U.S. beats Russia in Olympic hockey.
On Wednesday, we posted “10 Good Things about Today’s Economy” to prove to ourselves that, yes, good economic indicators actually do exist. This proved to be almost as challenging a task as the Russians had trying to beat the U.S. Olympic Hockey team. Sorry, Vlad.
Negative news sells, so we weren’t surprised that we had to dig deep into the Internet vortex to find good news. Negativity spreads and many disregard our moderately positive assessment of the U.S. economy being on a slow, but bumpy road to recovery. Granted the road feels as smooth as a road repaired by a “shovel ready job“, but we still believe it to be true. So, like taking medicine with a sugar chaser, this week we’ll start with the hair-raising news and wrap up with the sweet news.
The paradox exists that food costs have increased 6.4% since 2011, while median incomes increased only 1% annually. Like Alanis sings, it’s a jagged little pill to swallow when companies such as Pepsi produce positive earnings reports because they cut “expenses”. This is business-speak for “cut employees” with the remaining employees working harder and longer for the same pay.
Giving a triple-punch to middle-America was the news that their hamburgers and TV shows will soon be more expensive while they sit in their under water homes in a housing market getting weaker. This supports our argument that the best boost to the U.S. economy is for businesses to take their record profits and increase wages, hiring and capital spending because average wages are keeping up with nothing.
The Federal Reserve Bank of New York reported on Tuesday that its Empire State Manufacturing Index dropped to 4.5% in February from 12.5% in January. Markit Economic preliminary Index of U.S. manufacturing rose to 56.7 in February from 53.7 in January, it’s fastest pace in almost four years. Any report above 50 suggests expansion. This suggests there may be pockets of trouble in manufacturing across the U.S., but broadly speaking manufacturing is a bright spot in the U.S. economy. Parents and college grads, take note!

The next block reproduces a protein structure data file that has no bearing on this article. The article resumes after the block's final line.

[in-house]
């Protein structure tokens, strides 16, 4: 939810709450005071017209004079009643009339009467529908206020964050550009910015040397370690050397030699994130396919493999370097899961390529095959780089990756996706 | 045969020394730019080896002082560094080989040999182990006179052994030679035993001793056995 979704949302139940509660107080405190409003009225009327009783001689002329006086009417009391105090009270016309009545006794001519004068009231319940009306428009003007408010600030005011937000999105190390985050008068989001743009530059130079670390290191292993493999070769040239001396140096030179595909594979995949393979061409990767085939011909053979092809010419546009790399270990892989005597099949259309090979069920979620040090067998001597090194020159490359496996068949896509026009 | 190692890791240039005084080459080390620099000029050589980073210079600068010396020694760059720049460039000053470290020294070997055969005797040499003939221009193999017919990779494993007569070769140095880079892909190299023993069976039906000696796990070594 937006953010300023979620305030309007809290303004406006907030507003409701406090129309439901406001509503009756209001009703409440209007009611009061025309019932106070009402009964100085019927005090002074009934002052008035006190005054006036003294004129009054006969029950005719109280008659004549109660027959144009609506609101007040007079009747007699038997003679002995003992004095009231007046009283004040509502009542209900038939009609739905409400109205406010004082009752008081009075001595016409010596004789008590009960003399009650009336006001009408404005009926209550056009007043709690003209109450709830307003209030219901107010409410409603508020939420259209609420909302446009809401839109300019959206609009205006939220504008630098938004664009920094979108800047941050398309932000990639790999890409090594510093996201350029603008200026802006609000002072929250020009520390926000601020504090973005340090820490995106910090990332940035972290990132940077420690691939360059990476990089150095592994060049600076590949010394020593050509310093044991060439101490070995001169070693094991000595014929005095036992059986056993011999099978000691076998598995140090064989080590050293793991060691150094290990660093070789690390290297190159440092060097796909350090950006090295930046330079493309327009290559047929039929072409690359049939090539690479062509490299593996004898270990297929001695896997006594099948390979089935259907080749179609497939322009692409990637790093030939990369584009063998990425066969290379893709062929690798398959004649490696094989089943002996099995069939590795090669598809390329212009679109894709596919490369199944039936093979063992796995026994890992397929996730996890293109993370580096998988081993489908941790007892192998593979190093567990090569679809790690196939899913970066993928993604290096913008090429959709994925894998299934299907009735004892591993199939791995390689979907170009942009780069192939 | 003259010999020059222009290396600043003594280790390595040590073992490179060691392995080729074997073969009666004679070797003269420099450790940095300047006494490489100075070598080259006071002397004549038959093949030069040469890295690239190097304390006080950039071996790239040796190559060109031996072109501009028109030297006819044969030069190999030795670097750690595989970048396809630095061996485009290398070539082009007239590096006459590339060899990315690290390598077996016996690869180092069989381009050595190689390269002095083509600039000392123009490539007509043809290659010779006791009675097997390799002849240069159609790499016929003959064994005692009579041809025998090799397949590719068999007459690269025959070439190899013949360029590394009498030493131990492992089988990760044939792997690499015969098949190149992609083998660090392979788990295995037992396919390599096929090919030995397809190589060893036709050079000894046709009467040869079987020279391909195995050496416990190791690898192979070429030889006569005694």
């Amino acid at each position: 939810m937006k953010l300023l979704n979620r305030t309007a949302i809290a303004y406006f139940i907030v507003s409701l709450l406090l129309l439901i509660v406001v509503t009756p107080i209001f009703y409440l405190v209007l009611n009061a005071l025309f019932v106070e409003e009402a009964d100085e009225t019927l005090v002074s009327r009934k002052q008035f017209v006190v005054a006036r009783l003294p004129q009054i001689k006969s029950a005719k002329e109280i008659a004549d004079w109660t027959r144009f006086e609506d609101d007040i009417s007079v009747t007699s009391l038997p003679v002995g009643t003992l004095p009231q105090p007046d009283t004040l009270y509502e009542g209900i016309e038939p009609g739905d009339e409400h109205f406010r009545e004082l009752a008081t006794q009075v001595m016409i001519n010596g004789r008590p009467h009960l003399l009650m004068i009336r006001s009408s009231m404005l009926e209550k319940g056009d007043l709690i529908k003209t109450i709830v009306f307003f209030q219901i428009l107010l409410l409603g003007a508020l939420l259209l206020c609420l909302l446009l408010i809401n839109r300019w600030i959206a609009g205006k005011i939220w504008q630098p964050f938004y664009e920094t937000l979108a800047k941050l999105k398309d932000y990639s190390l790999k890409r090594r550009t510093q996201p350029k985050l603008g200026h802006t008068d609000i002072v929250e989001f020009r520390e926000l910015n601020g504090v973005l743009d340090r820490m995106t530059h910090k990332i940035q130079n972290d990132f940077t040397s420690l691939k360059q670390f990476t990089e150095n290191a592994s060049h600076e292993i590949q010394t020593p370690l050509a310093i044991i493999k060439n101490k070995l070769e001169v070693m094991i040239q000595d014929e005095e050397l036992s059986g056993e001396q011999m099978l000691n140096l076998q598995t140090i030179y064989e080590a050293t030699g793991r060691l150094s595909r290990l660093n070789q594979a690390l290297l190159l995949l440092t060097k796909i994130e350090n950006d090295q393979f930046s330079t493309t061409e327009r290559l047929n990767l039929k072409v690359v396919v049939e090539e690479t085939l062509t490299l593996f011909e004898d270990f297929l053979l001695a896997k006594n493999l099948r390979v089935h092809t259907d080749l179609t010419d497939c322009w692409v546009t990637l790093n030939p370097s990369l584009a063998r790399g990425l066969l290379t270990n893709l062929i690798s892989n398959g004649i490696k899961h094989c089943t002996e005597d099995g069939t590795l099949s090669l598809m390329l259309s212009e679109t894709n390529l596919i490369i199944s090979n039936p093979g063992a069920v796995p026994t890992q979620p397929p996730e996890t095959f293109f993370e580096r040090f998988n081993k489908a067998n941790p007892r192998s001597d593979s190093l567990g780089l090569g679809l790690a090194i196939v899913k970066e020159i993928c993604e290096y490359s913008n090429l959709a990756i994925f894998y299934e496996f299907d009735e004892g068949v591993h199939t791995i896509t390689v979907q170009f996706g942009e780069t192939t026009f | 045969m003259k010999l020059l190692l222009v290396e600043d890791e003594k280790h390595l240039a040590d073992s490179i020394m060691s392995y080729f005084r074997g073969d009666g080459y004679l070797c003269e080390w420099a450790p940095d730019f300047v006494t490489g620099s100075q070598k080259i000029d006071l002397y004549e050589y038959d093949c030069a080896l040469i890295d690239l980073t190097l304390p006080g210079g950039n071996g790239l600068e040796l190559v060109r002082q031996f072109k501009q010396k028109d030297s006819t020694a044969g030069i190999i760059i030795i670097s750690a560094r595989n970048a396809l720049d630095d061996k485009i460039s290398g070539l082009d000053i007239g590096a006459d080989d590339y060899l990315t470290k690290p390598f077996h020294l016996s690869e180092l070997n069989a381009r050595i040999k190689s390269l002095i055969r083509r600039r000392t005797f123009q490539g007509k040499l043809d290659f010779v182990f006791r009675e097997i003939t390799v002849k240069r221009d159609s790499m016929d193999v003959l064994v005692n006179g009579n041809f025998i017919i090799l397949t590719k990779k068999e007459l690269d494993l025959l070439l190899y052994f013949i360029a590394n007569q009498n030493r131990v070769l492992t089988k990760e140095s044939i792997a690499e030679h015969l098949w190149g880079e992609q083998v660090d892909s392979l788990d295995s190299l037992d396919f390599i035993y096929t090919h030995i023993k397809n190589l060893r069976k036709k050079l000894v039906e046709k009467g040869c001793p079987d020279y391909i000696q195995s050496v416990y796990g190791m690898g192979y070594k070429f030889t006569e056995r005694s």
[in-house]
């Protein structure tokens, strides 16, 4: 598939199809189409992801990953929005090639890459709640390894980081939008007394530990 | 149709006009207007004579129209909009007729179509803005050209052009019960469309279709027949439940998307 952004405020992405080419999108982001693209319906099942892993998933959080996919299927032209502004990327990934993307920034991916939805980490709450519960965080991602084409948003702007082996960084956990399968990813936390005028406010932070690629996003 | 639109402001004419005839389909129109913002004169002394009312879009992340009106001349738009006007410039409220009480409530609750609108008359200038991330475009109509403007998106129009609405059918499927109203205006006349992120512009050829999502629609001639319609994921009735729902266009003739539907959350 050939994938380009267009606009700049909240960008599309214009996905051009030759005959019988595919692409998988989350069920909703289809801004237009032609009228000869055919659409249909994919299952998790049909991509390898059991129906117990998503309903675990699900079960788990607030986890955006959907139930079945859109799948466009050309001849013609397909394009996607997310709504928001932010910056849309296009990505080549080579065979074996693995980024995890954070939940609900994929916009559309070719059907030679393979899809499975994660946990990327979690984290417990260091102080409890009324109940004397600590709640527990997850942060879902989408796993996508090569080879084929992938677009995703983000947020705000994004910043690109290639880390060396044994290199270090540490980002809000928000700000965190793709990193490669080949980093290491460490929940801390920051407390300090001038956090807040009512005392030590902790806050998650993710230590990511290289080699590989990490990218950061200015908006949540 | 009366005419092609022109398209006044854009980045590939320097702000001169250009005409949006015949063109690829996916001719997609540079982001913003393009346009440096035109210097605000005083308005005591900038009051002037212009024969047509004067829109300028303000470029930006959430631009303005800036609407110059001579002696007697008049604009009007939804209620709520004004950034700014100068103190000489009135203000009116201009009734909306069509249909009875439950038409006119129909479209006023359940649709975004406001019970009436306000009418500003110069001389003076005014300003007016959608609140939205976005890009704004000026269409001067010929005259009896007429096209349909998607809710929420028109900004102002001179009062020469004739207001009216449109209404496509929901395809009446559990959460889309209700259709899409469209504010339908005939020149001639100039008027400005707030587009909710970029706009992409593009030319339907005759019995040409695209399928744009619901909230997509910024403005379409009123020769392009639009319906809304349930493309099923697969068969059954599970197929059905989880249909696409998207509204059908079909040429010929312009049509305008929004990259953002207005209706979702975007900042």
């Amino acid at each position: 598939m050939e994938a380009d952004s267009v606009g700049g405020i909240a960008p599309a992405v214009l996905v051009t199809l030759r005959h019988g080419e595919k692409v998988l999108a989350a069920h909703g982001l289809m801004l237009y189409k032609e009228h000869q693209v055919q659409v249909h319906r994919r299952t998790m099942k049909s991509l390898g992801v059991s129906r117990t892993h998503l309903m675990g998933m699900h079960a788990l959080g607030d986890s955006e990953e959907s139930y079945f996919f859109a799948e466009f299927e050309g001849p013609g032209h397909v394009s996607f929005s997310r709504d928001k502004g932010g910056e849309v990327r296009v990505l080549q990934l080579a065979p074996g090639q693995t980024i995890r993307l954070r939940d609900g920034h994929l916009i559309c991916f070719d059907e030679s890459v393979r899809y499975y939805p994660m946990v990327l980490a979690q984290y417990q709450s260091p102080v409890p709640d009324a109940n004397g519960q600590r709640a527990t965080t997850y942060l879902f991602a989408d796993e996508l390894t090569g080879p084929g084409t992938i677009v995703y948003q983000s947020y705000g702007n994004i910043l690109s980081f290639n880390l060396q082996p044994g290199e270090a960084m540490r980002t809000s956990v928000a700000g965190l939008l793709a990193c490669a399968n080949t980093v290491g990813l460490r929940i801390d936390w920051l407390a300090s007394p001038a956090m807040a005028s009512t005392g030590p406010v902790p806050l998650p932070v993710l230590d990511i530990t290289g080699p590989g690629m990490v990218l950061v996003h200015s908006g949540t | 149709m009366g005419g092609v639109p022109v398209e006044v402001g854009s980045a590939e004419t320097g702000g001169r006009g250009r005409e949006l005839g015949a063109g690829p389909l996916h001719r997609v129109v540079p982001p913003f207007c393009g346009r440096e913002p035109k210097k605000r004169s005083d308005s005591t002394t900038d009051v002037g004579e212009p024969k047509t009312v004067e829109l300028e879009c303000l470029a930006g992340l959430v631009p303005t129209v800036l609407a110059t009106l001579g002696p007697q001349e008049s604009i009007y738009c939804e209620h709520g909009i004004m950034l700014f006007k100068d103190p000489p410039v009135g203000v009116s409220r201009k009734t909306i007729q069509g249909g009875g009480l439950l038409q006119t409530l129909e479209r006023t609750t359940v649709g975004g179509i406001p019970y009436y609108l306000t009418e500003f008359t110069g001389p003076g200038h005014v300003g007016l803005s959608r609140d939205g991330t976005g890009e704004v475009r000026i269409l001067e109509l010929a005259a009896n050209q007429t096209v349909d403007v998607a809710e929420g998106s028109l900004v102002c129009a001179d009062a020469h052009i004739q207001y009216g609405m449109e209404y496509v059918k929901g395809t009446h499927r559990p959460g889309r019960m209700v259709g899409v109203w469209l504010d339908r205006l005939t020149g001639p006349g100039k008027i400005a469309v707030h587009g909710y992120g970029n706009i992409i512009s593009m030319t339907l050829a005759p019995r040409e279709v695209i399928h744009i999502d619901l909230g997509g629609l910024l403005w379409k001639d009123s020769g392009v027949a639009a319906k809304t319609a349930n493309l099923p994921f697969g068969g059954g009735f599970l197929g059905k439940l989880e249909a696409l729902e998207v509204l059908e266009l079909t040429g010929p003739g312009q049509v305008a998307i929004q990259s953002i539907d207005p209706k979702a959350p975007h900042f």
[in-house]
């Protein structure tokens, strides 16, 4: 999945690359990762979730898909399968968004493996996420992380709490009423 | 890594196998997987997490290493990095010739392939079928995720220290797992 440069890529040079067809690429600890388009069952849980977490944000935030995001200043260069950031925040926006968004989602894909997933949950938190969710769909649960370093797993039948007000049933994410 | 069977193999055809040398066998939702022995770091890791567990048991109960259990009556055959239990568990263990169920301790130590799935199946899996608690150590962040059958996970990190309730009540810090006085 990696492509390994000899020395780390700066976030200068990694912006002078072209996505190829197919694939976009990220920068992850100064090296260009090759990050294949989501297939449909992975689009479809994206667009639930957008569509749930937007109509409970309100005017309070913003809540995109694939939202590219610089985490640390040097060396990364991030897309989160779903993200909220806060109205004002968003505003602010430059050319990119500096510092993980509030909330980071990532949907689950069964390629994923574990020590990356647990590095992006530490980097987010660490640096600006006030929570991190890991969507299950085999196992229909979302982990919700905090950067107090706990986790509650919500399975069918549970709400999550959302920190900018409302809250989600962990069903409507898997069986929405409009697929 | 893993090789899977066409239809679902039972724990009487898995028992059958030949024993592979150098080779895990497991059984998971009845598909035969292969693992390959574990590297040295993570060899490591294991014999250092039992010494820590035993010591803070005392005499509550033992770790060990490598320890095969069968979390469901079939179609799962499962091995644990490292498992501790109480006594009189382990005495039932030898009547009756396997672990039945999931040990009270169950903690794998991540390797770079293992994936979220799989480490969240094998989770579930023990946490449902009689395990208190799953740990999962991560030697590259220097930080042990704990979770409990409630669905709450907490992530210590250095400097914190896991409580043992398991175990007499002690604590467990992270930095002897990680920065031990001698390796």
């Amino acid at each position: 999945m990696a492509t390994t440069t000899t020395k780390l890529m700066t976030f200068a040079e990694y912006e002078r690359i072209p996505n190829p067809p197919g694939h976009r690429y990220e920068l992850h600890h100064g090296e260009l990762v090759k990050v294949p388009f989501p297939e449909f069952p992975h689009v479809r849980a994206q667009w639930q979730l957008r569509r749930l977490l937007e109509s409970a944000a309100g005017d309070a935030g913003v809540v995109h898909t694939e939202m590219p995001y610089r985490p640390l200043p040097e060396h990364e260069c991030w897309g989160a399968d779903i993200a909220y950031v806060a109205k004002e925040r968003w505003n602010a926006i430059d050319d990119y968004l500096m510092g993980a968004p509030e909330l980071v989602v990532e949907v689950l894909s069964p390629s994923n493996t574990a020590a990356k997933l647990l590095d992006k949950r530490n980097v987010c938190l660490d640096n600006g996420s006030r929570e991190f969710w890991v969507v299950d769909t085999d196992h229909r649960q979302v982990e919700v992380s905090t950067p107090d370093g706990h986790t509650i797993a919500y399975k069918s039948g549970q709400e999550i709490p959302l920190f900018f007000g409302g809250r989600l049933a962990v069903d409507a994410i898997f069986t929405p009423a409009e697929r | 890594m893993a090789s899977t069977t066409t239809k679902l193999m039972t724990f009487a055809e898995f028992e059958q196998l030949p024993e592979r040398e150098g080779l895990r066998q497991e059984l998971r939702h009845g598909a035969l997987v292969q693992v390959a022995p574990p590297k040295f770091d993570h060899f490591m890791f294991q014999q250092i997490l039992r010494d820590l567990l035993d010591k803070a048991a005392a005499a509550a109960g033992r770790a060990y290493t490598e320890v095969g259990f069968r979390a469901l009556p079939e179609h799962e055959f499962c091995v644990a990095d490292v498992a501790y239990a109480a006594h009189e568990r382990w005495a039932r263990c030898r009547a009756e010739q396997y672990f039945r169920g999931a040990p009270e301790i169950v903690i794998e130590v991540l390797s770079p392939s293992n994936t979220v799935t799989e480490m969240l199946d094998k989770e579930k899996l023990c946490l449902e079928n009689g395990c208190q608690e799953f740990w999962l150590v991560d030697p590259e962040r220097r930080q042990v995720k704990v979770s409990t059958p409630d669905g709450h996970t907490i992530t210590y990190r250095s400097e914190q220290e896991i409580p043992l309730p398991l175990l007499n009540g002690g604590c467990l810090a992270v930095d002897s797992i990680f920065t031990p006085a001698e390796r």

There are currently 600,000 open manufacturing positions in America. The gap is the lack of STEM expertise, “STEM” being Science, Technology, Engineering and Math. Ugh, more math! Over the last decade the increase in STEM jobs was 12% and the current average annual salary for STEM positions is $82,000. The only better numbers being reported is from the Dixon Landing Chevron in Milpitas.
We lie. As much as Leo Dicaprio will hate us like The Academy on March 3rd, we must share that oil and natural gas production, i.e., shale, is a major U.S. job creator both directly and indirectly. Direct global warming jobs alone are up 40% since 2007. That’s a figure that makes Washington “pea green with envy”, as Scarlet O’Hara would say, because nothing they’ve done since 2008 has produced such good results.
There were fewer applications for jobless benefits in January, which was one of the positive leading indicators for The Conference Board to include in its index of leading indicators that was up 0.3% in January 2014. This follows a flat report from December 2013 and a positive report of 0.9% from November 2013. While none of this is as exciting as watching the Jamaican bobsled team, it’s still good news.
Some people are smarter than others.
Smarter talking heads than us agree that the underpinnings of the economy are positive. The Fed, therefore, has committed to rehab the stock market from its heroin-like bond buying program.
U.S. household debt grew $241 billion, or 2.1%, in the fourth quarter of 2013. This debt includes mortgages and car loans, as banks are becoming more liberal with lending, and increased credit card usage and student loans. Auto makers are seeing spring in the forecast already. While this could be irrational spending from pent up demand, retail investors (a.k.a. the general public) have proven in the past to have cooler heads than the so called “smart money”.
The American Dream
What’s America up to these days? While teens and college grads aren’t working, but living in their parent’s basements, mom and dad are cheating on each other and a record number of citizens are quitting America. 1%ers are mad that no one likes them, but really we shouldn’t care. In all likelihood, you are just like your neighbor and spending way too much, anyway.
Our advice is to move to a cheaper place (or here) and give yourself the gift that keeps on giving . . . time, for as Benjamin Franklin said, “Lost time is never found again.” Just don’t buy a home in China, don’t raid your 401(k) and be aware that the entire world wants you to pay more taxes because they think your money is better in their hands.
Of course, we disagree with the world and agree with Gore Vidal who said, “The genius of our ruling class is that it has kept a majority of the people from ever questioning the inequity of a system where most people drudge along, paying heavy taxes for which they get nothing in return.” But we have faith and believe it will be middle America that will turn this economy around.